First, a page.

Computing Note

21122002 not mine but quotation

Yet, in principle, computers cannot be asked to discover proofs, except in very restricted areas of mathematics–such as elementary Euclidean geometry–where the set of theorems happens to be recursive, as was proved by Tarski.

… the prime number theorem was first suggested as the result of extensive hand calculations on the prime numbers up to 3,000,000 by the Swiss mathematician Leonhard Euler (1707-83), a process that would have been greatly facilitated by the availability of a modern computer.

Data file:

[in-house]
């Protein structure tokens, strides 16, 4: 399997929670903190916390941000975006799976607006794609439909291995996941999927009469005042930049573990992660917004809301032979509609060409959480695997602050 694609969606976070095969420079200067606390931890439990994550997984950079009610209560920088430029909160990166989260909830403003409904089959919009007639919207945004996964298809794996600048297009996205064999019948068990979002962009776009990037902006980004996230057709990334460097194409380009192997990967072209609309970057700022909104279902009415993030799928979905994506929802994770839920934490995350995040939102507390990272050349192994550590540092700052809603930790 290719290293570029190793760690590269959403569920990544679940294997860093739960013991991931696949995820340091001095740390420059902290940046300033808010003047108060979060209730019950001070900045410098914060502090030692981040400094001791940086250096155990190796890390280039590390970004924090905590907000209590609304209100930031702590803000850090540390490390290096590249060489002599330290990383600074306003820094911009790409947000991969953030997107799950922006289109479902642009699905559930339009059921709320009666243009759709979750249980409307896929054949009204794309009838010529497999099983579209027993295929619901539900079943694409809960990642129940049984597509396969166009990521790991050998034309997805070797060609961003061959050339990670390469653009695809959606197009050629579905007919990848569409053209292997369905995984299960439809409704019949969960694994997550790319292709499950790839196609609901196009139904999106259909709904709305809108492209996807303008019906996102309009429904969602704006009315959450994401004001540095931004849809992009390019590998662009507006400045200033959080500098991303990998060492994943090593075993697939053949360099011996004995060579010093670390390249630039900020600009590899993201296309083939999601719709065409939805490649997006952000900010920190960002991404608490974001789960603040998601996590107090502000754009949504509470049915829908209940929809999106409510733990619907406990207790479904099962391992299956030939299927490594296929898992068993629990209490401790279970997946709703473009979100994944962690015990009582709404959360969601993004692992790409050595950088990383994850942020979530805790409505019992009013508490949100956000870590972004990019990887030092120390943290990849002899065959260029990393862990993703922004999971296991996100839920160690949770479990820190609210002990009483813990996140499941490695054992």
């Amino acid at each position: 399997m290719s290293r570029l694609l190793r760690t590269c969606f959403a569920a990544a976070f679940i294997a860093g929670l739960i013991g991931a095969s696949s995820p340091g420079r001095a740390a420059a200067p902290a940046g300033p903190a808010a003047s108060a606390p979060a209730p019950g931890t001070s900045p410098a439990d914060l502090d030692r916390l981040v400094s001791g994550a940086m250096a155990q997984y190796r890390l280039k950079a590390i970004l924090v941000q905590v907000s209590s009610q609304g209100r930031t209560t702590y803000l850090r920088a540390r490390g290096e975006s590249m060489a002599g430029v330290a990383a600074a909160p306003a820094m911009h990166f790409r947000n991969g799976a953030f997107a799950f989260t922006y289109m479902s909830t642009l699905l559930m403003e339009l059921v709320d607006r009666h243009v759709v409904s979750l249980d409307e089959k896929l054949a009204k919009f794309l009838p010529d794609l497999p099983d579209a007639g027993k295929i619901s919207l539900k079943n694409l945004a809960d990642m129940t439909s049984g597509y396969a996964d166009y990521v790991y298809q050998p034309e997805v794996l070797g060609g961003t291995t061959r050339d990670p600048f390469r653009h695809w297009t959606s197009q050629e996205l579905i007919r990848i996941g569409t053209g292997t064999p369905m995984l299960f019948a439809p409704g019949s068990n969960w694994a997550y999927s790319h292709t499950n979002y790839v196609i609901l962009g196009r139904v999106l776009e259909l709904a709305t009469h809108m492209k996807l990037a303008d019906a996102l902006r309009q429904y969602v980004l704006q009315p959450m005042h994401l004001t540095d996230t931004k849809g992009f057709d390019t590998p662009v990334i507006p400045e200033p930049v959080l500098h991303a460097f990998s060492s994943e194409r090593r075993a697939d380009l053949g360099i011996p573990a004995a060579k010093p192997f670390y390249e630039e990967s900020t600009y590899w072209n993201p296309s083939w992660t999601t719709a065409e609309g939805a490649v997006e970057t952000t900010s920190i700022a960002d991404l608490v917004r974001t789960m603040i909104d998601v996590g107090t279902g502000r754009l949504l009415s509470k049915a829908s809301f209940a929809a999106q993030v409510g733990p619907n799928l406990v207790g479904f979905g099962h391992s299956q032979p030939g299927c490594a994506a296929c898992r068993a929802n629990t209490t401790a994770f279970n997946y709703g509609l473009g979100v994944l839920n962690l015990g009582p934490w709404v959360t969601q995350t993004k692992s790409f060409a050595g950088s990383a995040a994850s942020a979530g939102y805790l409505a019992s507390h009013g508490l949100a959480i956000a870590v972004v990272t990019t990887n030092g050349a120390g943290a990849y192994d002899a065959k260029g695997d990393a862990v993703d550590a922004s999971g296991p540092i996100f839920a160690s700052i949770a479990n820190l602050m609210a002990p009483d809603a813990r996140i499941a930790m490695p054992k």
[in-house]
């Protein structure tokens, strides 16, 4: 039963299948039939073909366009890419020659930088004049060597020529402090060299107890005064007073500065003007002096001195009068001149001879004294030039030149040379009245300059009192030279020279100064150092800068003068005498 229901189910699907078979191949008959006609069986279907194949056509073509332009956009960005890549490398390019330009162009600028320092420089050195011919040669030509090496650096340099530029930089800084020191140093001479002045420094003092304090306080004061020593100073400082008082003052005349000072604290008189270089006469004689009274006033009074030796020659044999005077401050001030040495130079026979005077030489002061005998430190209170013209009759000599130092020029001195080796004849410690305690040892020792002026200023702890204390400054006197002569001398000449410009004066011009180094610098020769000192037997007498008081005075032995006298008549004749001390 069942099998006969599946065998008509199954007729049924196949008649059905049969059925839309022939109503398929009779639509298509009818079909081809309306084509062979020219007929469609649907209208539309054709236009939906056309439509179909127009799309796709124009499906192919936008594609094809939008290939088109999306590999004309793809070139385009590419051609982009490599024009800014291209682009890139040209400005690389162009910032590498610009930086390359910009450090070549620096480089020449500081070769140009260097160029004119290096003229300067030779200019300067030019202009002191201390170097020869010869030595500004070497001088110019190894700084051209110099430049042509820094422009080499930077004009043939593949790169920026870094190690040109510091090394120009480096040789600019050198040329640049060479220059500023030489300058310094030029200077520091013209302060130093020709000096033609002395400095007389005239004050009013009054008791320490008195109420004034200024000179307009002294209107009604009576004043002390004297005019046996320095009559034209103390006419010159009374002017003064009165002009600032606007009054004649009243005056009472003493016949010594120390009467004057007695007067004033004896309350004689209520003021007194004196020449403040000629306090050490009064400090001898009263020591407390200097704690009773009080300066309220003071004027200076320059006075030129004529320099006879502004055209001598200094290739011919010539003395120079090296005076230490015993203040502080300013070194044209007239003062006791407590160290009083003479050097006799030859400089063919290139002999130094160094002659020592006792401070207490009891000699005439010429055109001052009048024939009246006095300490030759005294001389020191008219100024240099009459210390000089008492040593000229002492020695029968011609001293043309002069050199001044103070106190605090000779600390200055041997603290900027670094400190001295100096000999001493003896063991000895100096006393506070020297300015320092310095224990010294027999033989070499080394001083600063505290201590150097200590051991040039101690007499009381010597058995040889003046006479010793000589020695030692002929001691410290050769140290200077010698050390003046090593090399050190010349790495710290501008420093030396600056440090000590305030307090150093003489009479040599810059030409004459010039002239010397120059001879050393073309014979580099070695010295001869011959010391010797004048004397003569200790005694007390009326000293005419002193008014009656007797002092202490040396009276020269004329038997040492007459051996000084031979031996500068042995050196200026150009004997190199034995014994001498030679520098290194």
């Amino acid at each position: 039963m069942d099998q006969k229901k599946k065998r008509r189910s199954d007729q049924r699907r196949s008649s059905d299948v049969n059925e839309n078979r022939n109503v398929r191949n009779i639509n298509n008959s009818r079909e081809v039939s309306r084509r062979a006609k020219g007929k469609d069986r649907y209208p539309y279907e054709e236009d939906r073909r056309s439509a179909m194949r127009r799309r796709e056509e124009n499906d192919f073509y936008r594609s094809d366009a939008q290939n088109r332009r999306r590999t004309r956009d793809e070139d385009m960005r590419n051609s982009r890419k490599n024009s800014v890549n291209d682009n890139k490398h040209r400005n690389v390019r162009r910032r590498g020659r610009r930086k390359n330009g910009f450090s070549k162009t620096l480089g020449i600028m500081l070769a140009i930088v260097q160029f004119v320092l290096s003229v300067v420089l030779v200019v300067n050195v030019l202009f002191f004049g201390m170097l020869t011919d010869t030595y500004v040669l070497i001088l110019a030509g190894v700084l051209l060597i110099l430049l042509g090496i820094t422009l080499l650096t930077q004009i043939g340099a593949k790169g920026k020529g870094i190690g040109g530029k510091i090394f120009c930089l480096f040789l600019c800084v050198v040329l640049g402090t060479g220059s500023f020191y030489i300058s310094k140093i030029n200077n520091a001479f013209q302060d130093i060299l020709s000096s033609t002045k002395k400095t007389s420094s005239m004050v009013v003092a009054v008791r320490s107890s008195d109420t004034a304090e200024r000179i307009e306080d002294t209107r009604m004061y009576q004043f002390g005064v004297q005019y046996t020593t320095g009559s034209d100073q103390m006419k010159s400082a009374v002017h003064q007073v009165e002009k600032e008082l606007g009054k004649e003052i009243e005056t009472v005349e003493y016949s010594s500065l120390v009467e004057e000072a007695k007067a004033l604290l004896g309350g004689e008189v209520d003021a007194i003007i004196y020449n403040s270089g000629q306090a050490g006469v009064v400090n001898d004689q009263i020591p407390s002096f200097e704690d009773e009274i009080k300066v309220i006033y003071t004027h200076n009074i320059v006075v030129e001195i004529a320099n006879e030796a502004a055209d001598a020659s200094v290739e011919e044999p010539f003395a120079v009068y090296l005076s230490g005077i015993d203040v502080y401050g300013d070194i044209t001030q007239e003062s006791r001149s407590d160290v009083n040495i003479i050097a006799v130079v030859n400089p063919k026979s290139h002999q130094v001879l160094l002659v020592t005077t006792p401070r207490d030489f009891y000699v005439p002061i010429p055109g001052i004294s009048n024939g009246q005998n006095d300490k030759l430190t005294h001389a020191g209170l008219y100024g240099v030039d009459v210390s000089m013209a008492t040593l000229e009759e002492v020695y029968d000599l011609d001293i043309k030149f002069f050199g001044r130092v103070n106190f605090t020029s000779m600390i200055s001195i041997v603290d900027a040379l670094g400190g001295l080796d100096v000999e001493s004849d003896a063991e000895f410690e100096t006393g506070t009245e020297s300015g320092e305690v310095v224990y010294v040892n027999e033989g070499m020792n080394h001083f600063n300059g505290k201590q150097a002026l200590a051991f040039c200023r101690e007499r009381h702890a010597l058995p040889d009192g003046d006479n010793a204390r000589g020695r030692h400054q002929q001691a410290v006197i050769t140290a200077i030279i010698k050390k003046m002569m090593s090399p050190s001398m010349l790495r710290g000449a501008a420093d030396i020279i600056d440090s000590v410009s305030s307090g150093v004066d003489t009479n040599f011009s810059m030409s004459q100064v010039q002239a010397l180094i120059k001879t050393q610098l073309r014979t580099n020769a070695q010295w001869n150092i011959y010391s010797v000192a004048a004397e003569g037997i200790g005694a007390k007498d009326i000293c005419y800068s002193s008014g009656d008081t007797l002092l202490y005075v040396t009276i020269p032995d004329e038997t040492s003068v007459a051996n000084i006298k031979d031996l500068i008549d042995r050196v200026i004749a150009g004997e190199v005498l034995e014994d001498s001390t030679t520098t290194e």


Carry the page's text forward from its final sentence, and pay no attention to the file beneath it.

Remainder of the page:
Thus Godel was able to assert that the set of theorems of mathematics is recursively enumerable, and, more recently, the American linguist Noam Chomsky (b. 1928) could say that the set of grammatical sentences of a natural language, such as English, is recursively enumerable.

Godel’s incompleteness theorem is that the consistency of mathematics can be proved only in a language which is stronger than the language of mathematics itself. Yet, formalism is not dead- …

— Encyclopædia Britannica



2022.10.13 Thursday ACHK